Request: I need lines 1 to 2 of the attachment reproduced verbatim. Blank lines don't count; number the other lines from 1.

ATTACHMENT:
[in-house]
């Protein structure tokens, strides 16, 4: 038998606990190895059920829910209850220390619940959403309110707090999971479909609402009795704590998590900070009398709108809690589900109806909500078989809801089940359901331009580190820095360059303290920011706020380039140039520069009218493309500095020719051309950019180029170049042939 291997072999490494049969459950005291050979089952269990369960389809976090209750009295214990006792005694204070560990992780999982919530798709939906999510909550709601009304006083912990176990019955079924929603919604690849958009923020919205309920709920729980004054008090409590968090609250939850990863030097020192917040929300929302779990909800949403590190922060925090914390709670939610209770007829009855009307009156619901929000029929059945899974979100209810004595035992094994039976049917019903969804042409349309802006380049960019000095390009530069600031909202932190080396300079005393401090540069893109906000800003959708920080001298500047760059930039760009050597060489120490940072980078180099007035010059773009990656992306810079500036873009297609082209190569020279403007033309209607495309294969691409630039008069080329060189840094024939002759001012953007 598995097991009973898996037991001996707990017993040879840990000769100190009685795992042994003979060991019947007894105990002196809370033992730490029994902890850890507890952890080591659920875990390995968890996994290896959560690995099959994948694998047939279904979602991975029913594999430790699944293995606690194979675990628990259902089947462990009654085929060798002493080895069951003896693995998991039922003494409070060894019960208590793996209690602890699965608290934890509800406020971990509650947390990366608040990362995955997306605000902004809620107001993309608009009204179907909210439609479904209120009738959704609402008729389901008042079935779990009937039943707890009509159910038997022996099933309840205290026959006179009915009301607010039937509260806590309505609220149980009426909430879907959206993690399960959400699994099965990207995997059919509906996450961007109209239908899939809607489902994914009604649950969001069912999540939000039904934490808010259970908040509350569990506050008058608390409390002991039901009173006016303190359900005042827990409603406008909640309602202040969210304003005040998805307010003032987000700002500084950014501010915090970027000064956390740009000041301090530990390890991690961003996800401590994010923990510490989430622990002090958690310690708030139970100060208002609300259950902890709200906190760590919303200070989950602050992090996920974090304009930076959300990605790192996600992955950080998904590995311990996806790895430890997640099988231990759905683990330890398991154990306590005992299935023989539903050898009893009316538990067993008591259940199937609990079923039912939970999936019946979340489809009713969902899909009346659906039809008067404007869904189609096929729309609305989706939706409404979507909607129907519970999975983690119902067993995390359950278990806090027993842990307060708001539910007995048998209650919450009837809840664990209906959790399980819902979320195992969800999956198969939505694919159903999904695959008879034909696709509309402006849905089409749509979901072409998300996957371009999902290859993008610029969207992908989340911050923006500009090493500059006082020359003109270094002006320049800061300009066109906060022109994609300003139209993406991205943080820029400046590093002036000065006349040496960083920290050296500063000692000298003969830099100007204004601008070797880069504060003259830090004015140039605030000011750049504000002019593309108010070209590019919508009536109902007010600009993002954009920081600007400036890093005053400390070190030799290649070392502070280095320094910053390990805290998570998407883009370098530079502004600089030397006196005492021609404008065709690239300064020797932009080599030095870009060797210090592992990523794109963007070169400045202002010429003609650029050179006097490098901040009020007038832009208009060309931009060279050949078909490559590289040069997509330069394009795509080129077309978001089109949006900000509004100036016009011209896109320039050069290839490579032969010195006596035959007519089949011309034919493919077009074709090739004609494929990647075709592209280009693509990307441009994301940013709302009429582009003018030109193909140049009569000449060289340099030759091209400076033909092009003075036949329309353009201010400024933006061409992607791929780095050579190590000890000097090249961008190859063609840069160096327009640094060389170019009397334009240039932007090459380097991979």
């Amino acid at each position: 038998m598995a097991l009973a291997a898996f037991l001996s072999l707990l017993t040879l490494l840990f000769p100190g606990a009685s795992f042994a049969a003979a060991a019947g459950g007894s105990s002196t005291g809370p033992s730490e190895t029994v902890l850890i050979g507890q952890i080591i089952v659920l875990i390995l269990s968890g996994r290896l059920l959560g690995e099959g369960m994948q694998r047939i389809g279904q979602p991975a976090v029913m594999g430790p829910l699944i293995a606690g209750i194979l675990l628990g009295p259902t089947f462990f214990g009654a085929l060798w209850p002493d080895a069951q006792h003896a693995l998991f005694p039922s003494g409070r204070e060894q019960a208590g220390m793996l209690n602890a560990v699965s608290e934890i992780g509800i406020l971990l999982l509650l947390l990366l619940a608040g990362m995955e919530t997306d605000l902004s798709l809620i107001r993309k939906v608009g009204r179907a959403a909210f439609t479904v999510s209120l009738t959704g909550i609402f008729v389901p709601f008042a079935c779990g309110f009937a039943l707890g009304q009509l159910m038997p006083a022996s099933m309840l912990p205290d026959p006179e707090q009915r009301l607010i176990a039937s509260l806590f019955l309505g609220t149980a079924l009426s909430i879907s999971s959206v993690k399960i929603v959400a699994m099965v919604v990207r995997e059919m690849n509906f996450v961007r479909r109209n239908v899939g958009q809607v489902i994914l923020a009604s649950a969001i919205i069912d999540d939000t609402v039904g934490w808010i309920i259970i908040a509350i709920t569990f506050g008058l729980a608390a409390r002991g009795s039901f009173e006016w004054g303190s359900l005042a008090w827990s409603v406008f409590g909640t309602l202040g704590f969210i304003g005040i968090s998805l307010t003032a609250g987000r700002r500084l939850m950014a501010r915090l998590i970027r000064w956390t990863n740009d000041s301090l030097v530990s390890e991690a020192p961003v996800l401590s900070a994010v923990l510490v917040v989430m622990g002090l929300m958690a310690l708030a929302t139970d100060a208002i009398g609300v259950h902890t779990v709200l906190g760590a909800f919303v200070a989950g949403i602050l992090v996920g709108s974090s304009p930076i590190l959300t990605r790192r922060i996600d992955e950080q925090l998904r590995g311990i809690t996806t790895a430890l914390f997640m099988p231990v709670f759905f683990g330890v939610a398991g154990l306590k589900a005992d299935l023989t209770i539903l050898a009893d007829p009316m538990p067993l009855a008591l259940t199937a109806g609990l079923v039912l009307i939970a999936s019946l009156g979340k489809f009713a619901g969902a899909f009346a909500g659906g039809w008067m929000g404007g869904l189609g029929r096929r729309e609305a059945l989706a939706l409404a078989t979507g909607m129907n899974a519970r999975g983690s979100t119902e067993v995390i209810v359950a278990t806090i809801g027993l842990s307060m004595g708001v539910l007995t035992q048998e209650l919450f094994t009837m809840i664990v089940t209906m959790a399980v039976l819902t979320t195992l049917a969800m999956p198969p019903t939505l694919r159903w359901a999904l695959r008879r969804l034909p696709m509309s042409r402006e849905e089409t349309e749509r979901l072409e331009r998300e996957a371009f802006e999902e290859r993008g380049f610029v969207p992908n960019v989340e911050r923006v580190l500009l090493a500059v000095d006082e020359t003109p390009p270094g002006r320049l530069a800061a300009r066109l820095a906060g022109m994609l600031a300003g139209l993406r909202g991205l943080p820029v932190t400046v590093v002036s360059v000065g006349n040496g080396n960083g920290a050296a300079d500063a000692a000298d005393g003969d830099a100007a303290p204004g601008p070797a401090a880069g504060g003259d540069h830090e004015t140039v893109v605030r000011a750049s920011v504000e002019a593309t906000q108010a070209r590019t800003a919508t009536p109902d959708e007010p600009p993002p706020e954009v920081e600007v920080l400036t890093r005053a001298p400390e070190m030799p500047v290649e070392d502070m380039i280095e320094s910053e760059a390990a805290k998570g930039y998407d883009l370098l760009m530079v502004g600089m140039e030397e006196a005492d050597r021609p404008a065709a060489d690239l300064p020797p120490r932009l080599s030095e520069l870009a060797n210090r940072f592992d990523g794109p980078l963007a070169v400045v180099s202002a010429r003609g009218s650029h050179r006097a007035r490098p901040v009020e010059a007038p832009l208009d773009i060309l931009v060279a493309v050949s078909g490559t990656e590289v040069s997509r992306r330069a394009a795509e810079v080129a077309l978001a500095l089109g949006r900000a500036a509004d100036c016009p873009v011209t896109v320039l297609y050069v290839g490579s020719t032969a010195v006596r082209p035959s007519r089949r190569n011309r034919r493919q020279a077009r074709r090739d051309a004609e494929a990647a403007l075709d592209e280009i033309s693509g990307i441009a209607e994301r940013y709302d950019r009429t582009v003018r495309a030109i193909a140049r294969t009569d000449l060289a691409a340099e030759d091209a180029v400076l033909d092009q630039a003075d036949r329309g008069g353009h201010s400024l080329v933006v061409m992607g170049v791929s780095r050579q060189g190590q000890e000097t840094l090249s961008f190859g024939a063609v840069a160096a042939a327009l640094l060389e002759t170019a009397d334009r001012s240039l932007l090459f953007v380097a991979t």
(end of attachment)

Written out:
[in-house]
């Protein structure tokens, strides 16, 4: 038998606990190895059920829910209850220390619940959403309110707090999971479909609402009795704590998590900070009398709108809690589900109806909500078989809801089940359901331009580190820095360059303290920011706020380039140039520069009218493309500095020719051309950019180029170049042939 291997072999490494049969459950005291050979089952269990369960389809976090209750009295214990006792005694204070560990992780999982919530798709939906999510909550709601009304006083912990176990019955079924929603919604690849958009923020919205309920709920729980004054008090409590968090609250939850990863030097020192917040929300929302779990909800949403590190922060925090914390709670939610209770007829009855009307009156619901929000029929059945899974979100209810004595035992094994039976049917019903969804042409349309802006380049960019000095390009530069600031909202932190080396300079005393401090540069893109906000800003959708920080001298500047760059930039760009050597060489120490940072980078180099007035010059773009990656992306810079500036873009297609082209190569020279403007033309209607495309294969691409630039008069080329060189840094024939002759001012953007 598995097991009973898996037991001996707990017993040879840990000769100190009685795992042994003979060991019947007894105990002196809370033992730490029994902890850890507890952890080591659920875990390995968890996994290896959560690995099959994948694998047939279904979602991975029913594999430790699944293995606690194979675990628990259902089947462990009654085929060798002493080895069951003896693995998991039922003494409070060894019960208590793996209690602890699965608290934890509800406020971990509650947390990366608040990362995955997306605000902004809620107001993309608009009204179907909210439609479904209120009738959704609402008729389901008042079935779990009937039943707890009509159910038997022996099933309840205290026959006179009915009301607010039937509260806590309505609220149980009426909430879907959206993690399960959400699994099965990207995997059919509906996450961007109209239908899939809607489902994914009604649950969001069912999540939000039904934490808010259970908040509350569990506050008058608390409390002991039901009173006016303190359900005042827990409603406008909640309602202040969210304003005040998805307010003032987000700002500084950014501010915090970027000064956390740009000041301090530990390890991690961003996800401590994010923990510490989430622990002090958690310690708030139970100060208002609300259950902890709200906190760590919303200070989950602050992090996920974090304009930076959300990605790192996600992955950080998904590995311990996806790895430890997640099988231990759905683990330890398991154990306590005992299935023989539903050898009893009316538990067993008591259940199937609990079923039912939970999936019946979340489809009713969902899909009346659906039809008067404007869904189609096929729309609305989706939706409404979507909607129907519970999975983690119902067993995390359950278990806090027993842990307060708001539910007995048998209650919450009837809840664990209906959790399980819902979320195992969800999956198969939505694919159903999904695959008879034909696709509309402006849905089409749509979901072409998300996957371009999902290859993008610029969207992908989340911050923006500009090493500059006082020359003109270094002006320049800061300009066109906060022109994609300003139209993406991205943080820029400046590093002036000065006349040496960083920290050296500063000692000298003969830099100007204004601008070797880069504060003259830090004015140039605030000011750049504000002019593309108010070209590019919508009536109902007010600009993002954009920081600007400036890093005053400390070190030799290649070392502070280095320094910053390990805290998570998407883009370098530079502004600089030397006196005492021609404008065709690239300064020797932009080599030095870009060797210090592992990523794109963007070169400045202002010429003609650029050179006097490098901040009020007038832009208009060309931009060279050949078909490559590289040069997509330069394009795509080129077309978001089109949006900000509004100036016009011209896109320039050069290839490579032969010195006596035959007519089949011309034919493919077009074709090739004609494929990647075709592209280009693509990307441009994301940013709302009429582009003018030109193909140049009569000449060289340099030759091209400076033909092009003075036949329309353009201010400024933006061409992607791929780095050579190590000890000097090249961008190859063609840069160096327009640094060389170019009397334009240039932007090459380097991979």